The following function LoadBmpFile reads data from a. bmp file (including BITMAPINFOHEADER, palette and actual image data) and stores it in a global memory handle hImgData, which will be used in future image processing programs. Fill in a global variable hbitmap of type hbitmap and a global variable hpalette of type hpalette at the same time. These two variables will be processed in WM_ The paint message is used to display the bit map. The two parameters of the function are the window handle used to display the bitmap and the. bmp file name (full path). When the function succeeds, it returns TRUE, otherwise it returns FALSE


BOOL LoadBmpFile(HWND hWnd,char* BmpFileName)
    HFILE hf;                //File handle
    LOGPALETTE *pPal;       //Pointer to the logical palette structure
    LPRGBQUAD lpRGB;        //Pointer to RGBQUAD structure
    HPALETTE hPrevPalette;  //Used to save the original palette in the device
    HDC hDc;                //device handle 
    HLOCAL hPal;            //Stores a local memory handle to the palette
    DWORD LineBytes;        //Bytes per line
    DWORD ImgSize;          //Number of bytes occupied by actual image data
    DWORD NumColors;        //The number of colors actually used, that is, the number of colors in the palette array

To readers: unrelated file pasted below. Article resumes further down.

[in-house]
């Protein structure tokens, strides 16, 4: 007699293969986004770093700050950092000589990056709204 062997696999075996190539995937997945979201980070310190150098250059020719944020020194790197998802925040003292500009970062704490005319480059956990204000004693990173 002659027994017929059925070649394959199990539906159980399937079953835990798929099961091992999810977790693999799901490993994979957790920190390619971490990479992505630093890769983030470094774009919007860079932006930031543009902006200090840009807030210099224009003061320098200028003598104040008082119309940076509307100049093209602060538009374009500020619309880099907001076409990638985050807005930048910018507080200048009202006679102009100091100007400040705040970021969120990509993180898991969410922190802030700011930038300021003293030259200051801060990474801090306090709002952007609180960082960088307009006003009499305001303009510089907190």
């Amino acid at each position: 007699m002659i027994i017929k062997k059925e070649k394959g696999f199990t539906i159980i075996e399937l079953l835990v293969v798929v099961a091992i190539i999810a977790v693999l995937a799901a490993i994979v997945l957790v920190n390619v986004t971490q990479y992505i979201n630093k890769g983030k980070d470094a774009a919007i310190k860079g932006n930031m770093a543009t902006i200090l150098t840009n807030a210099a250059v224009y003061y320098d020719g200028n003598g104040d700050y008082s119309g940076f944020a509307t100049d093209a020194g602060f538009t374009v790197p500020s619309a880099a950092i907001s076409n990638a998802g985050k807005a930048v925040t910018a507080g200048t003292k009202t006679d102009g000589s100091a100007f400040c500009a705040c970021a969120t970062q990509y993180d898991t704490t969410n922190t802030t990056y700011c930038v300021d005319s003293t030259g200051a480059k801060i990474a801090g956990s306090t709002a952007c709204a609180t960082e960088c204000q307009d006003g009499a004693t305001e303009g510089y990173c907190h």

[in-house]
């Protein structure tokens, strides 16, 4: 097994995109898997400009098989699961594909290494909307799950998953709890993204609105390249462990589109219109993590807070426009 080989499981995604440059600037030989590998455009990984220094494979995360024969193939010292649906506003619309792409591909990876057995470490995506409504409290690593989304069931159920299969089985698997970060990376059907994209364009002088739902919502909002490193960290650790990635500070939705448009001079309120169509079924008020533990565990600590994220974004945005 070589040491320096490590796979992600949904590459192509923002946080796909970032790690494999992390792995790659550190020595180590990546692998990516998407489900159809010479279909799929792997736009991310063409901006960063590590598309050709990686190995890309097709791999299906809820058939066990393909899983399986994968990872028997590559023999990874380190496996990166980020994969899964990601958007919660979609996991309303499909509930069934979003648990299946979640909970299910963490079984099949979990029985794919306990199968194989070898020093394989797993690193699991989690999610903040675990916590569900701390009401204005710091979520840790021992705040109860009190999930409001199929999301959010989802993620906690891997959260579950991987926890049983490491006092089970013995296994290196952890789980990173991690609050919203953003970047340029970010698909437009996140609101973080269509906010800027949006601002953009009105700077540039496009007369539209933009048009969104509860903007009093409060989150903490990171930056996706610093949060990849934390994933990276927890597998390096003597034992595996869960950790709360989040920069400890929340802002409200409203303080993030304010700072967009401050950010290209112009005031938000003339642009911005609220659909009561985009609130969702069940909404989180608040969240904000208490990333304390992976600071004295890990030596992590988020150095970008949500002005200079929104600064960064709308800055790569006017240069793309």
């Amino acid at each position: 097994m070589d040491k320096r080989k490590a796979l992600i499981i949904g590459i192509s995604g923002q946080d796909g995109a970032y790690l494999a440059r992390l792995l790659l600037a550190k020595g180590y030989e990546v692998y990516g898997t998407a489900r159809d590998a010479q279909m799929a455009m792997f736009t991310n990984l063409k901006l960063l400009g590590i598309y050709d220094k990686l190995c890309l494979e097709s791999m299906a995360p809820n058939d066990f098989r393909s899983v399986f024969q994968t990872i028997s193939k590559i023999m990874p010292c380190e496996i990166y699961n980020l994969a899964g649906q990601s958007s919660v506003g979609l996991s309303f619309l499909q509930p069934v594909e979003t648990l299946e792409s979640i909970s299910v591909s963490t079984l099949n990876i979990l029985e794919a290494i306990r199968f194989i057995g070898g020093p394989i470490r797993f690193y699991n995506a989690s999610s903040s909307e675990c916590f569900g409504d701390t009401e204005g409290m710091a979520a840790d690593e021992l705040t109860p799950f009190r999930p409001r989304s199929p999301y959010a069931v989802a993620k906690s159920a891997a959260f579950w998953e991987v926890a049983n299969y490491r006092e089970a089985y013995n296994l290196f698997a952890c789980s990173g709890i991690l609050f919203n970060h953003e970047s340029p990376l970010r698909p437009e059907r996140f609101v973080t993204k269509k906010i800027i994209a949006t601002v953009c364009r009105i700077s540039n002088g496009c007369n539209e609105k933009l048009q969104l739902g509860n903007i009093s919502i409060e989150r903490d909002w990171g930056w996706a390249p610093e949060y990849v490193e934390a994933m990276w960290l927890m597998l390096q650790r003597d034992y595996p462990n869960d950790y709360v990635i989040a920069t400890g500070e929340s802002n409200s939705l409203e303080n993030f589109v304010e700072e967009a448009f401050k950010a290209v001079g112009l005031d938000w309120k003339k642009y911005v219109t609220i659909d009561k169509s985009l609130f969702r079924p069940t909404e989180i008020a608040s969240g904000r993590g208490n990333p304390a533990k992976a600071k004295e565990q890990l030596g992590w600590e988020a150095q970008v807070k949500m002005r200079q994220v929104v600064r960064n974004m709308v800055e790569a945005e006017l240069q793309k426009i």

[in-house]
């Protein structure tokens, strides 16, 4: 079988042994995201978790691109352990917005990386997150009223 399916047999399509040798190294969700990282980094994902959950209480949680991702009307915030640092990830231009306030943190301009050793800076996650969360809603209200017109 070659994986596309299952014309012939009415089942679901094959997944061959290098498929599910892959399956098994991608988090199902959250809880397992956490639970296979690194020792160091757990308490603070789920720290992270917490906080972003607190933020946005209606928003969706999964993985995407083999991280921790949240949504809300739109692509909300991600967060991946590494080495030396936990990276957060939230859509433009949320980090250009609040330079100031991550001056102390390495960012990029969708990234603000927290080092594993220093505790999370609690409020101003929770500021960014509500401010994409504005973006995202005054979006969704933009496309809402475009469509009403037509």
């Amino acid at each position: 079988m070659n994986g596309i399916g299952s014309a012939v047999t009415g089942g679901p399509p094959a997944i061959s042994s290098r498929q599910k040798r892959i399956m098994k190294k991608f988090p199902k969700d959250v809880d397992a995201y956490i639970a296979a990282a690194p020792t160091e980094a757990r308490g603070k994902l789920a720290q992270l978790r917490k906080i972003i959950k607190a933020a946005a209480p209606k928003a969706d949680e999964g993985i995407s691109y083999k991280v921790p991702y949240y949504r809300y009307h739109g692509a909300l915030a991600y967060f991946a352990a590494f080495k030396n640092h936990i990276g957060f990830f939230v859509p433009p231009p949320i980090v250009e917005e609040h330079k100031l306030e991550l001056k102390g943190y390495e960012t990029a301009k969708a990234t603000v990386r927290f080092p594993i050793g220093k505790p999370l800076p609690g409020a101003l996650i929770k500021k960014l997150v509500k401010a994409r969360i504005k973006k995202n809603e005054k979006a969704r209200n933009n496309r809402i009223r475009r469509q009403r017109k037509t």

DWORD i;

         MessageBox (hWnd,"Filec:\\test.bmpnotfound!","ErrorMessage",
         return FALSE;              //Error opening file, return

  //Read the BITMAPFILEHEADER structure from the file and fill it in bf
  //Read the BITMAPINFOHEADER structure from the file and fill it in bi
  //LineBytes is the number of bytes per line

  //ImgSize is the number of bytes occupied by the actual image data

  //NumColors is the number of colors actually used, that is, the number of colors in the palette array
    NumColors=(DWORD)bi.biClrUsed;//If bi.biClrUsed is not zero, it is the number of colors actually used in this image
    else        //Otherwise, the number of colors used is the biBitCount power of 2.
                NumColors=0;        //For true color maps, no palette is used
          default://Do not process other color numbers, it is considered that there is an error
MessageBox(hWnd,"Invalidcolornumbers!","ErrorMessage", MB_OK|MB_ICONEXCLAMATION);                                                       
        return FALSE;           //Close the file and return FALSE

            //The calculated offset is inconsistent with the actual offset. There must be an error in the number of colors
            return FALSE;//Close the file and return FALSE
  //Allocate memory with the size of BITMAPINFOHEADER structure length + palette + actual bitmap data
          //Memory allocation error